This past November, a Rasmussen Reports poll appeared showing Hayworth within two percentage points of McCain in a virtual Senate race. McCain was “freaked out,” says a person close to him, and he convened a meeting of his advisers. “Everybody’s head was on fire,” says the person, describing McCain as “nervous and jumpy.” Sensing his boss’s anxiety, Davis promised they’d take out Hayworth early and fast.

When McCain gets nervous, he speed-dials friends for advice. And that fall, he even called his former top strategist, John Weaver, to ask his opinion. Weaver and McCain had had a bitter falling out in 2007, precipitating the near collapse of his presidential campaign, after which McCain put Davis in charge. Weaver warned McCain that he should ignore Hayworth, that he was training too much attention on a guy who had only 30,000 listeners and appealed to a segment that would never vote for McCain anyway, namely the hard-core anti-immigration wing.

Weaver’s advice was far from unique. Even one of McCain’s oldest and dearest friends, his POW bunkmate at the Hanoi Hilton, Orson Swindle, advised McCain to “just ignore him. That was my idea.”

But McCain needed to train his ire on someone. And though Hayworth hadn’t officially announced he was running, McCain’s people agitated for an FEC complaint over Hayworth’s alleged abuse of radio airwaves to promote a political run, hoping to intimidate him. Grant Woods, a lawyer and now senior adviser on McCain’s campaign, thought it was rash and advised McCain to wait and see if they could privately dissuade Hayworth from running instead.

“Many of us thought there would be some value in trying to explore at least some kind of détente, try to keep him out of the race in some way,” says Woods. “John was never of that opinion. He basically wanted to punch the guy in the face from day one. And nothing’s changed.”

Some of McCain’s friends questioned the advice he was getting from his D.C. advisers, Davis and Black. “He makes emotional decisions,” says a GOP strategist who has worked closely with McCain. “If he says, ‘I want to do X,’ they’re like, ‘Let’s go do X on steroids.’ It’s exactly what he does not need.”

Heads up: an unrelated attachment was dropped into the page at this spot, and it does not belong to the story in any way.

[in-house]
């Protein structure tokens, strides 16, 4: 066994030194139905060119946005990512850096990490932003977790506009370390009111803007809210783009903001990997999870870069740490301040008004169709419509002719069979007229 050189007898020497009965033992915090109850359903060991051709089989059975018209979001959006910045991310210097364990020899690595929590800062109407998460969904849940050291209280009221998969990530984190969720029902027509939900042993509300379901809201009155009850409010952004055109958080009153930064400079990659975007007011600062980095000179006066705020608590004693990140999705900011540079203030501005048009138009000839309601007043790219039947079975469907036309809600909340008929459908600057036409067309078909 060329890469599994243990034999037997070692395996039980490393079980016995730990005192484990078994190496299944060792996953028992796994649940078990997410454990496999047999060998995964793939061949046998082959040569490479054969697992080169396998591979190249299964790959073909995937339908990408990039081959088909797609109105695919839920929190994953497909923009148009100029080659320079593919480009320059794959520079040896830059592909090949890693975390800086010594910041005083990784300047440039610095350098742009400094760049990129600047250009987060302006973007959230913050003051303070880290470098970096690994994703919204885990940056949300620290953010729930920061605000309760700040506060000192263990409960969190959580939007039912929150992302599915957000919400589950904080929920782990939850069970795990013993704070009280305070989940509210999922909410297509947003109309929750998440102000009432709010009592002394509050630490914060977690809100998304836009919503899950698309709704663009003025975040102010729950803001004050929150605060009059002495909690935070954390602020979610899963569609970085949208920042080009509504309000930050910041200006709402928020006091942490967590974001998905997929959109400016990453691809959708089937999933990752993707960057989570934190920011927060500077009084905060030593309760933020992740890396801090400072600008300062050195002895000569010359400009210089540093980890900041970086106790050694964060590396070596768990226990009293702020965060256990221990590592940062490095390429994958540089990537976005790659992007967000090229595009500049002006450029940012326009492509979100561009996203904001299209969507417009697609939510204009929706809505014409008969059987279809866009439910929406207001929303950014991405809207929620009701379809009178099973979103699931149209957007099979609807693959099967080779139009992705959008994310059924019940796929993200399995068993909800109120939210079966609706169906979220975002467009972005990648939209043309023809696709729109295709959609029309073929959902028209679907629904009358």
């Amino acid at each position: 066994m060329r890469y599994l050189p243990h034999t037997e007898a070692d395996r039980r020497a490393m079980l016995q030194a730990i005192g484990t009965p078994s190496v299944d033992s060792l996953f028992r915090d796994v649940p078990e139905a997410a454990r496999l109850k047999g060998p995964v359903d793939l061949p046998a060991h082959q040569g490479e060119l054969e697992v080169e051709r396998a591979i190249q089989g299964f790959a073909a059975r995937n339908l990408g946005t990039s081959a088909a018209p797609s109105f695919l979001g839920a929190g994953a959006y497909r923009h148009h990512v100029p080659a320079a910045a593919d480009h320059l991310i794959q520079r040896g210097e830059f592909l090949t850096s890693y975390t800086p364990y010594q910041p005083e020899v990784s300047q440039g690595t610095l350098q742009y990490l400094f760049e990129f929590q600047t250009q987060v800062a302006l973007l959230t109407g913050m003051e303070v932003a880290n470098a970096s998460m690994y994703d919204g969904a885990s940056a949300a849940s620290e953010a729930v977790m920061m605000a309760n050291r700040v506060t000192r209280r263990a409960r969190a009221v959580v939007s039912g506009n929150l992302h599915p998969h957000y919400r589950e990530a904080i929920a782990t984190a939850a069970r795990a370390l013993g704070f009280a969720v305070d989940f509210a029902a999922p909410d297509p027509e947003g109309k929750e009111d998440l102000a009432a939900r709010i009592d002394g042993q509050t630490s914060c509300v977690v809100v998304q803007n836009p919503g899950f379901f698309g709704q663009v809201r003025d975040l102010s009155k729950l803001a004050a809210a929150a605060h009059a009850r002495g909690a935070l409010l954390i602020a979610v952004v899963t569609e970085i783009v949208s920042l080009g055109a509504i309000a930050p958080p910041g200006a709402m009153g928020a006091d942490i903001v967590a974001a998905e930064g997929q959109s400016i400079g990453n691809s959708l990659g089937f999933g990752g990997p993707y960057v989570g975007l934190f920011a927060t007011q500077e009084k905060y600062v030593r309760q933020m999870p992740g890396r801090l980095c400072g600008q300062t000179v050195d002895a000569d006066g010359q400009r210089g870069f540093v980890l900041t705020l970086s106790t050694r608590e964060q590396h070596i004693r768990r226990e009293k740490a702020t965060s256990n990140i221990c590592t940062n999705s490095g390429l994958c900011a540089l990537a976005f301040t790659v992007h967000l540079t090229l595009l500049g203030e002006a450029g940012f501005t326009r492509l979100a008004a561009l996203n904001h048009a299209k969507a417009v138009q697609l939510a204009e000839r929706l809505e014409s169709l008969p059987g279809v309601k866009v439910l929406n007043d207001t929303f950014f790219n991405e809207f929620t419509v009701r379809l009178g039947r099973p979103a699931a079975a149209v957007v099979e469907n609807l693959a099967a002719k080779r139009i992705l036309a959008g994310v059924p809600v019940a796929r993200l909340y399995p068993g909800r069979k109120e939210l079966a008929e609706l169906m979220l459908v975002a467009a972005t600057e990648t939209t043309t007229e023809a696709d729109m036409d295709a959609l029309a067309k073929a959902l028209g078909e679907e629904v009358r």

But there was something more than just McCain’s pent-up anger at work. Many in Arizona point to another factor: McCain’s pent-up money, over $20 million left from his failed presidential bid. That account could be used to fund millions in TV and radio ads in Arizona and, depending on the arrangement, McCain’s advisers could also profit. J. D. Hayworth, a loudmouth who angered and disgusted their boss, was someone to spend it on.

By training his firepower at Hayworth, McCain gave him credibility he might not otherwise have had, which many see as a strategic blunder. When Hayworth announced he was leaving his radio show, McCain was so high-strung he couldn’t even listen, having an aide relay sound bites as they came over the radio. “Go back and listen,” he said, sitting alone and speed-dialing for advice.

By setting himself up against Hayworth, McCain was locked into a fight for the tea-party vote—essentially a race to the right, one in which McCain would be hobbled by his past positions. There was intense internal debate among McCain’s advisers in the fall of 2009 about whether McCain should even appear at a tea-party rally. McCain’s chief of staff, Mark Buse, was terrified of McCain getting booed off the stage and having the image go into cable-TV rotation. Until March, his advisers repeatedly refused to let McCain appear at one.

The most complicated decision McCain had to face involved his own political Frankenstein monster. Until the fall, McCain wasn’t sure Sarah Palin, his political creation and now a catalyst for the tea party, was going to be politically advantageous for him. When asked by an adviser to reach out to her last summer, McCain growled that “it’s not the right time.” And as her book, Going Rogue, was about to launch in November, it looked like it might be too late. When asked by advisers to recruit her in the fight against Hayworth, McCain complained, “She won’t even return my calls.”

That’s because a feud was boiling between Palin and McCain’s former advisers from his presidential campaign. In a conference call the week before the book hit stores, McCain urged former advisers like Steve Schmidt and Nicolle Wallace not to fight Palin in public, fearing a media spectacle would taint his chances. Davis said it would only help her sell more books. Salter, a close friend to Schmidt, urged McCain to show support for his former colleagues in the face of Palin’s allegations. McCain, convinced he needed Palin, was trying to avoid Salter’s calls four days before the book hit stores. “He’s going to yell at me,” he complained to aides.